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Art Of Comforting : What to Say and Do for People in Distress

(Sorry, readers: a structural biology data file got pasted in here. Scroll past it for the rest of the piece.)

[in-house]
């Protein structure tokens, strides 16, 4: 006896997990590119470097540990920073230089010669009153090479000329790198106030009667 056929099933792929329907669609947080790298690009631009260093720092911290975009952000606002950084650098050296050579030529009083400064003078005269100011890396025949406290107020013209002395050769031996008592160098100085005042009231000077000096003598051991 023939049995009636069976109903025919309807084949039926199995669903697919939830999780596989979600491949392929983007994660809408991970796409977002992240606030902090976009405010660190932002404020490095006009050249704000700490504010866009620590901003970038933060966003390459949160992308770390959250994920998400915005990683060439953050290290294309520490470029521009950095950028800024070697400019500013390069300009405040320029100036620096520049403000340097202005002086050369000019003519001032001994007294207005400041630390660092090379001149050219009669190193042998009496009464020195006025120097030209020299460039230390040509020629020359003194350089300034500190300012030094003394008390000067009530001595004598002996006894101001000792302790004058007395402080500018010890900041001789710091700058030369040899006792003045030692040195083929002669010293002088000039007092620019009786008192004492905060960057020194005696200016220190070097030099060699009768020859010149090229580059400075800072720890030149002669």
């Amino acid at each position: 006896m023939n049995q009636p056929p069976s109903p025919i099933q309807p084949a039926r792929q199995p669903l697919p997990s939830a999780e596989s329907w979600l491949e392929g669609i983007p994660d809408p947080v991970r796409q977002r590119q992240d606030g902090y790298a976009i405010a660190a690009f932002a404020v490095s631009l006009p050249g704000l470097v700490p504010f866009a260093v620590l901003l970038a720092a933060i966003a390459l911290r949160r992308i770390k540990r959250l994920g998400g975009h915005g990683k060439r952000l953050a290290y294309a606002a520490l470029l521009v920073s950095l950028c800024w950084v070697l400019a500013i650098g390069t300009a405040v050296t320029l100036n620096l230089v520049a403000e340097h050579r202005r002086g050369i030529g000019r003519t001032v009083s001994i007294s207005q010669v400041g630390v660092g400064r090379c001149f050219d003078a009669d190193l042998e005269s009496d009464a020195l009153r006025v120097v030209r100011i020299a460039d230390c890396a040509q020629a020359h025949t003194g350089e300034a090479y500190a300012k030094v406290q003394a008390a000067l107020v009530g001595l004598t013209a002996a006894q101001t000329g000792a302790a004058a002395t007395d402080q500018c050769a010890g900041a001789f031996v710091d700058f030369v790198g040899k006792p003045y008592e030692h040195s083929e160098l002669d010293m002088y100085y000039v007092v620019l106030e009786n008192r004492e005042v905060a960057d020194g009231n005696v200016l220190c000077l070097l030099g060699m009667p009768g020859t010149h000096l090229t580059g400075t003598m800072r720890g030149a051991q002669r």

The Art of Comforting: What to Say and Do for People in Distress - Val Walker Loved the charts. To be comforting...We don't offer solutions, but do offer our presence.We listen closely.We wait, let the person find his own words.We offer our time, take our time, even just a few minutes. We don't rush.We allow someone's grief or trauma to take its own course, have its own pace.Healing means learning to live with loss, rather than get over it completely.We stay open and let the distressed person talk, even if he or she is upset.No multitasking -- we give our undivided attention, with nothing in our hands and no distractions in the room. Turn off media -- communicate in a private, quiet, confidential setting.Don't try to take the pain away, allow them to feel what they feel. We accept that we may never know if we helped or how we helped.We admit that we do not fully understand their journey, but offer to learn more about it with them.Myths about comforters: They are not always warm people, touchy-feely, or huggers. They don't always know what to say. They don't always have lots of time; little things can make a big difference.Keep body language open or neutral -- don't be closed off. Be at eye-level. Talk naturally, pause often to listen. Tell them how sorry you feel about what has happened. Check in regularly without being intrusive or demanding. Ask open-ended questions. Keep your voice calm.People in need of comfort sometimes resist it from those closest to them; it may make them feel uncomfortable or too vulnerable. Be willing and understanding of accepting a background role if that will help the distressed person the most. AVOID PLATITUDES.It sounds like this is really hard.How are you doing with all this?I can only imagine how you have coped.I'm so sorry to hear your news. It isn't fair, is it?I believe in you. I'm thinking of you every day. I can offer my help, if you like.It sounds hard, getting through these days. How is your body dealing with the strain?This might take time.I believe you will know the right time to return to work.Take all the time you need for yourself.Tell me more, if you like.It sounds like nothing will be the same after this.I can bring you some groceries on Saturday. I can call on Monday. Would you like to come with me to xyz on a certain day?If they are repeating themselves -- It sounds like this is really important to you. This sounds almost too big to sink in. I hear you.Instead of saying you need exercise, ask them to go for a walk with you. Make suggestions about support groups, reading materials etc as suggestions, not commands. Don't ask why something happened, just focus on comfort after it happened. Suggestions for writing:Tell them you are thinking of them.Tell them how you feel.Ask how they are doing.Let them know what you notice about any positive ways they are coping.If you know the deceased, include a shared memory, photo, keepsake, etc if possible. Express your desire to stay in touch.Follow up, stay in touch. Avoid: platitudes, upbeat news about yourself, assurance that you completely understand what they are going through and/or that everyone experiences these problems.The arts' role in comforting.The comfort in being in an audience.Identifying with the underdog.Movies, music, scrapbooking. Creating together -- crafts, etc. Play games together. Create a shrine or a memory box or wreath. Create a ritual. Nature: birds, dogs, horses. Gardening.There are also lists of comforting movies, etc, in appendixes -- I didn't find this as useful as the rest of the book.